“The health system down the street may be paying $5 or $10 more per hour, and the key challenge with emergency medicine compared to other specialties is it is not as sticky,” he says, referring to the fact that, unlike primary care physicians, for example, emergency medicine physicians do not depend so much on referrals; they can easily pick up and move without losing their customer base.
To manage retention, some hospitals are paying retention bonuses at the start of new contract years and some are paying sign-on bonuses that vest over a period of time so that the physicians will be less inclined to leave for another health system, according to Chamblee.
ED leaders face increasing demands
Even with the shortage of emergency medicine physicians, Chamblee says hospitals are becoming increasingly particular about what they want to see in an emergency physician leader/director, and this is directly attributable to more demands on the position.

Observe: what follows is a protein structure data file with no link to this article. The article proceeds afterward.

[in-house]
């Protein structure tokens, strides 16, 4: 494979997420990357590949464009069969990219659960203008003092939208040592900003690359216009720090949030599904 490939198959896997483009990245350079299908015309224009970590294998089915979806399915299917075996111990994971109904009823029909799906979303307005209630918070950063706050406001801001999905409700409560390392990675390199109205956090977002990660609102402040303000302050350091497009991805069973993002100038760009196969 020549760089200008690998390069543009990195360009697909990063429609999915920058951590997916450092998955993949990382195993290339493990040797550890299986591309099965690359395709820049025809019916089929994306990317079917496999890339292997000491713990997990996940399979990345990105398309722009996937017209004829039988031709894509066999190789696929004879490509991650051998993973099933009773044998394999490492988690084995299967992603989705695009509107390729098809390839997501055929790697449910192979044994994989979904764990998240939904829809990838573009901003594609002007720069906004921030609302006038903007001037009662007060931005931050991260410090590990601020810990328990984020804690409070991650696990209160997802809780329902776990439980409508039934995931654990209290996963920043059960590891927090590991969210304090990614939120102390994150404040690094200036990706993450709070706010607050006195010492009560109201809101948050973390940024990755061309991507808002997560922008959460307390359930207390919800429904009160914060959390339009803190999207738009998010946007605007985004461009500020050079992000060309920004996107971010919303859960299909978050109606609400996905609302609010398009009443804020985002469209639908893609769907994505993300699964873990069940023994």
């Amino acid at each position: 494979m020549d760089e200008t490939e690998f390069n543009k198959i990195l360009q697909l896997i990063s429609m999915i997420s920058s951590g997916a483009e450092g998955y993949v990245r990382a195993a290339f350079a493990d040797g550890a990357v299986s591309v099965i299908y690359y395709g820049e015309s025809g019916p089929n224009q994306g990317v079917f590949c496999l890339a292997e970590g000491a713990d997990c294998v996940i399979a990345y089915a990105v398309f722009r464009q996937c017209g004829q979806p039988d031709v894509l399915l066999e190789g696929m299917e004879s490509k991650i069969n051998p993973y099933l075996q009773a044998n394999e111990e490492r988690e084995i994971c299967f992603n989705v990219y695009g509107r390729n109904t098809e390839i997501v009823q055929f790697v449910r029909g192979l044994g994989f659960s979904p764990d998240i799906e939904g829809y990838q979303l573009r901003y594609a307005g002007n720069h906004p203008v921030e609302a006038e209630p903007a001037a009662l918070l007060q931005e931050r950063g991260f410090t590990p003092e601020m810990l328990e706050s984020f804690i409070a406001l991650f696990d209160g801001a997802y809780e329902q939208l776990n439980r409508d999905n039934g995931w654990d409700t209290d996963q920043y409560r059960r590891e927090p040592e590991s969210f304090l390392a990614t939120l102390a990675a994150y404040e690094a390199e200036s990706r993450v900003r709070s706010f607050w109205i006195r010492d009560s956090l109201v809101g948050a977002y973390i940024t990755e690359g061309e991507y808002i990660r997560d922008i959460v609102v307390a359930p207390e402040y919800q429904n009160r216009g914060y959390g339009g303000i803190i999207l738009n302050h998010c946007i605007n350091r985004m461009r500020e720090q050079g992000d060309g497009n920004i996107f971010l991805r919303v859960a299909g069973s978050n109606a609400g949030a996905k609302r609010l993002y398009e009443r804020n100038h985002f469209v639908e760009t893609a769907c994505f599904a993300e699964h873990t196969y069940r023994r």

“Instead of just making sure that the schedule is filled out and that you’ve got staffing and appropriate protocols in place, they really want someone who can help effect change relative to the delivery of medicine,” he says. “They really want someone who can be a bit more innovative — someone who can corral the physicians, but also work alongside health system administration to [seize on] areas that can be improved.”
Culhane agrees with these sentiments, noting that hospitals expect physician leadership in the ED to align their goals with the organization’s aspirations and priorities.
“Hospitals are looking for physician leaders to not just run their EDs, but the hospitals as well,” he says. “That means ED physician leaders who understand the hospitals’ nuances and priorities, who recognize the importance of collaboration, and who can work to optimize the operation outside of the ED as well.”
Along these same lines, Culhane says all the different specialties of medicine are becoming more integrated.
“There is value in blurring the walls between different components of the medical staff,” he says. “The goal is to develop a team of physicians highly incentivized and motivated to work as a team rather than in isolation.”
Strong demand for emergency physicians continues to push compensation levels higher.